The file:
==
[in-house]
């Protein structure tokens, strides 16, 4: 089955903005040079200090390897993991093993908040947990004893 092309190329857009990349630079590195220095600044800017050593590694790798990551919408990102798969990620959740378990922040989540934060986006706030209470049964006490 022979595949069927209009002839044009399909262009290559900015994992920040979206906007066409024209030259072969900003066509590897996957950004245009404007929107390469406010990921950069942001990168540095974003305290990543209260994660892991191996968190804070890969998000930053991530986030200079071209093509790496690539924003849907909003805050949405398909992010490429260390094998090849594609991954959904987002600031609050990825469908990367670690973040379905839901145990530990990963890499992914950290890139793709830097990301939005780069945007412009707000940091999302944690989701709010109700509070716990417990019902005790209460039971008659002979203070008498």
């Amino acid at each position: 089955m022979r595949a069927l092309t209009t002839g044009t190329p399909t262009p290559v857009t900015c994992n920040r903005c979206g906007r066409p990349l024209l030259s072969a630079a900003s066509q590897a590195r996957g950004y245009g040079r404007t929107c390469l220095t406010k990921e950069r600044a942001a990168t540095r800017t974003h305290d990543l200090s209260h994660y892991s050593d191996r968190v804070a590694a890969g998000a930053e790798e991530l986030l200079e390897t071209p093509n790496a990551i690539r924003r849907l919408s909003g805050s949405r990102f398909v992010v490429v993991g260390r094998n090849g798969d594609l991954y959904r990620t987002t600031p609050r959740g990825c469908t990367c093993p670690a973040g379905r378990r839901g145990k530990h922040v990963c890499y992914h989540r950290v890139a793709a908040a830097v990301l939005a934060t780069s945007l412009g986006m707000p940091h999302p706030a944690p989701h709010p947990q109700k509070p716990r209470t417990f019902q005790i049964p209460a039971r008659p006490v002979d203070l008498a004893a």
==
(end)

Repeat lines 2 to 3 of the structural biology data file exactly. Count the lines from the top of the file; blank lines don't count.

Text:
């Protein structure tokens, strides 16, 4: 089955903005040079200090390897993991093993908040947990004893 092309190329857009990349630079590195220095600044800017050593590694790798990551919408990102798969990620959740378990922040989540934060986006706030209470049964006490 022979595949069927209009002839044009399909262009290559900015994992920040979206906007066409024209030259072969900003066509590897996957950004245009404007929107390469406010990921950069942001990168540095974003305290990543209260994660892991191996968190804070890969998000930053991530986030200079071209093509790496690539924003849907909003805050949405398909992010490429260390094998090849594609991954959904987002600031609050990825469908990367670690973040379905839901145990530990990963890499992914950290890139793709830097990301939005780069945007412009707000940091999302944690989701709010109700509070716990417990019902005790209460039971008659002979203070008498």
């Amino acid at each position: 089955m022979r595949a069927l092309t209009t002839g044009t190329p399909t262009p290559v857009t900015c994992n920040r903005c979206g906007r066409p990349l024209l030259s072969a630079a900003s066509q590897a590195r996957g950004y245009g040079r404007t929107c390469l220095t406010k990921e950069r600044a942001a990168t540095r800017t974003h305290d990543l200090s209260h994660y892991s050593d191996r968190v804070a590694a890969g998000a930053e790798e991530l986030l200079e390897t071209p093509n790496a990551i690539r924003r849907l919408s909003g805050s949405r990102f398909v992010v490429v993991g260390r094998n090849g798969d594609l991954y959904r990620t987002t600031p609050r959740g990825c469908t990367c093993p670690a973040g379905r378990r839901g145990k530990h922040v990963c890499y992914h989540r950290v890139a793709a908040a830097v990301l939005a934060t780069s945007l412009g986006m707000p940091h999302p706030a944690p989701h709010p947990q109700k509070p716990r209470t417990f019902q005790i049964p209460a039971r008659p006490v002979d203070l008498a004893a």